Pattie Lovett-Reid: Canadians seeking less credit
Canadians appear to bracing themselves for more uncertainty due to the COVID-19 pandemic, according to TransUnion's Q2 2020 Insights Report.
Access to credit slowed in the second quarter as new applications for credit cards and lines of credit dropped. This was in part due to a pullback in spending and a desire to reduce outstanding credit balances by some consumers.
The number of consumers seeking credit – determined by the volume of applications – plunged at the start of the Q2, according to TransUnion. Of course this was when the pandemic hit with a vengeance and banking branches had reduced access, tremendous uncertainty around employment was evident, and fear associated with taking on more debt gripped Canadians.
While undoubtedly a challenging period, Canadians seem to have responded in a prudent manner.
To be fair, the reduction in credit may also have had to do with consumers taking advantage of payment deferrals, which would have reduced the need to borrow more money. Lenders were also more cautious in their practices, while providing support and relief programs early on by freeing up cash flow for those who needed it the most.
In TransUnion's most recent Financial Hardship survey, which was conducted the week of Aug. 2, nearly one-fifth (18 per cent) of consumers said they were receiving some form of financial accommodation with the most common products being credit cards (29 per cent), followed by mortgages (28 per cent), personal loans (17 per cent) and utilities at (16 per cent).
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Meanwhile, delinquencies and insolvency rates improved in the second quarter. Canadians also appeared to be shifting their mindsets to prepare for the end of financial accommodation programs and government emergency benefits.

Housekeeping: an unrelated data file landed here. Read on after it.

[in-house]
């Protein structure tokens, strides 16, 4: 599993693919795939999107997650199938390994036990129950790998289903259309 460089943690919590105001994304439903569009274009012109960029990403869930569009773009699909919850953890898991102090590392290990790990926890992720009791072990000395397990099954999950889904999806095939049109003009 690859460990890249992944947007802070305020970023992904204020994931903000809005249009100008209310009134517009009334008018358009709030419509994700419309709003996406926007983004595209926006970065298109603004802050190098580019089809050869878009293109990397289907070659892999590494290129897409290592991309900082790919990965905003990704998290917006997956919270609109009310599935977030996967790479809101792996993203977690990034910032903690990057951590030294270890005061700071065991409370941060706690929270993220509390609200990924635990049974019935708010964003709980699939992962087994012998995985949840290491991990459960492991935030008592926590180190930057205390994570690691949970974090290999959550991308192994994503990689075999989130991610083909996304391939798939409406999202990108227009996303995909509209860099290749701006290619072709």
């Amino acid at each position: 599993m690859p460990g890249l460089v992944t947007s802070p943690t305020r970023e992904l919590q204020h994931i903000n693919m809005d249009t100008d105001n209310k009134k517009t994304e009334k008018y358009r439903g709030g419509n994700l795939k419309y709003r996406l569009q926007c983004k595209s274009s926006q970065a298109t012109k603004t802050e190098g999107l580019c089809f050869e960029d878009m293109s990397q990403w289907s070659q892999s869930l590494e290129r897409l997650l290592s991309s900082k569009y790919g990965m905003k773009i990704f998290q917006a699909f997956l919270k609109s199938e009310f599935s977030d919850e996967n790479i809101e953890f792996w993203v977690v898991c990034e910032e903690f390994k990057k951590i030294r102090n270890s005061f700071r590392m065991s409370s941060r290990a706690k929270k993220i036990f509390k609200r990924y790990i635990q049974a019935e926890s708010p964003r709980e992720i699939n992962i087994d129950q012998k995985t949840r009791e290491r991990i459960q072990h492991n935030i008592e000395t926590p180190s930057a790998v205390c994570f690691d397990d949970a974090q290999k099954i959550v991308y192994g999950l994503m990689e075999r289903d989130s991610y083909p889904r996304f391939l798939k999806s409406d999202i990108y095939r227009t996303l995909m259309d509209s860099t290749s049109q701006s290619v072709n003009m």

Rather than taking on more debt, one-third of Canadians reported using money from their tax-free savings account (TFSA) or registered retirement savings plan (RRSP) to help pay the bills. That is an increase of 345 basis points from the previous month’s survey.
One of the few areas of credit growth was in mortgage originations, with an increase of 5.3 per cent year-over-year. Low interest rates and low inventory drove up demand as supply dwindled.
There may be premature alarm bells ringing here for me as I worry mortgage payments will be compromised should more job losses hit in the fall. Time will tell.
As fear of the pandemic lingers with deferral programs and government benefits winding down, I'm hoping behaviours have shifted and consumers remain focused on building household resiliency as opposed to an increase in consumer delinquency.